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April 9th, 2005, 07:49 PM
Just got this in my mail this am:



for immediate release

April 9, 2005. The Vancouver Animal Shelter, formerly know as the Vancouver Pound, is a city-run and taxpayer funded facility which bills itself as "Canada's 1st No-Kill Shelter" on its website. The staff and volunteers who work and volunteer their time there do so in large part because of the shelter's commitment to a no-kill policy. Fundraising letters and appeals always mention the "no-kill" status of the shelter.

Imagine the shock of horrified no-kill activists when they discovered city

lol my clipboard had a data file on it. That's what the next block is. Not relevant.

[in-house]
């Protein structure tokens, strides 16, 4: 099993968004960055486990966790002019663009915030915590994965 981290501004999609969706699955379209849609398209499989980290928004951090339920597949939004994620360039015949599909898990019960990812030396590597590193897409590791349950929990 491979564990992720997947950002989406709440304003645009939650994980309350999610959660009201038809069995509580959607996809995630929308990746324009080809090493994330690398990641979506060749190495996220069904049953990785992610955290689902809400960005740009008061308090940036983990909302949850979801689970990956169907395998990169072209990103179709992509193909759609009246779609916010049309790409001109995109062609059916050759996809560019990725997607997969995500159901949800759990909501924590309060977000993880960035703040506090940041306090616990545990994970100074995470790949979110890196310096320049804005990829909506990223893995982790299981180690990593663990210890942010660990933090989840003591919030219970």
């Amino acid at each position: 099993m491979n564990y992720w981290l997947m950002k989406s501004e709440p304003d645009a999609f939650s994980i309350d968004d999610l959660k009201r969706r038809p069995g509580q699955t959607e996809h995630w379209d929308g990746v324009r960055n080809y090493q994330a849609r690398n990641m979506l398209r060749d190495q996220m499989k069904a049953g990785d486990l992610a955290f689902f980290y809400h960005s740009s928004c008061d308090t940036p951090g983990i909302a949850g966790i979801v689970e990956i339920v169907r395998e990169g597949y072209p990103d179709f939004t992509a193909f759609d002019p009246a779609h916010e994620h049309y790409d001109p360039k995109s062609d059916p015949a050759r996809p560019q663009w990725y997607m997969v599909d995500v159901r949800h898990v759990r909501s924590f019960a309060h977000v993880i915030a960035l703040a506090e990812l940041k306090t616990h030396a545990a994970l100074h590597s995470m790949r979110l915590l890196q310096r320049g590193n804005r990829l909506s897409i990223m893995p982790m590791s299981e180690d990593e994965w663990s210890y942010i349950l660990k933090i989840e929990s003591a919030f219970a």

employees quietly bringing drugged animals into an after-hours veterinary clinic in Vancouver to have them killed. When the activists started asking questions about the animals, the city staff refused to answer, calling on a supervisor and quickly removing the dogs from sight. The activists, one a former politician who had voted for increased funding for the shelter based on the no-kill policy, the other a prominent campaigner for no-kill shelters and humane bylaws in the lower mainland, were then ejected from the clinic at 41st and Fraser by the owner of the clinic who tried to make arrangements to have the dogs killed at another time and place. Both activists waited on the sidewalk for the city employee in charge to exit, Ms. Katy Earnst, who spoke briefly with them but refused to answer most of their questions pertaining to the dogs. She did say that the dogs were not ordered destroyed by a court, and that one of the dogs was alleged to have bitten the former owner, although this was not corroborated by physical or medical evidence. Nor was Earnst able to confirm whether or not the dogs had been properly evaluated by an animal behaviourist for treatment of behavioural problems caused by abuse and trauma.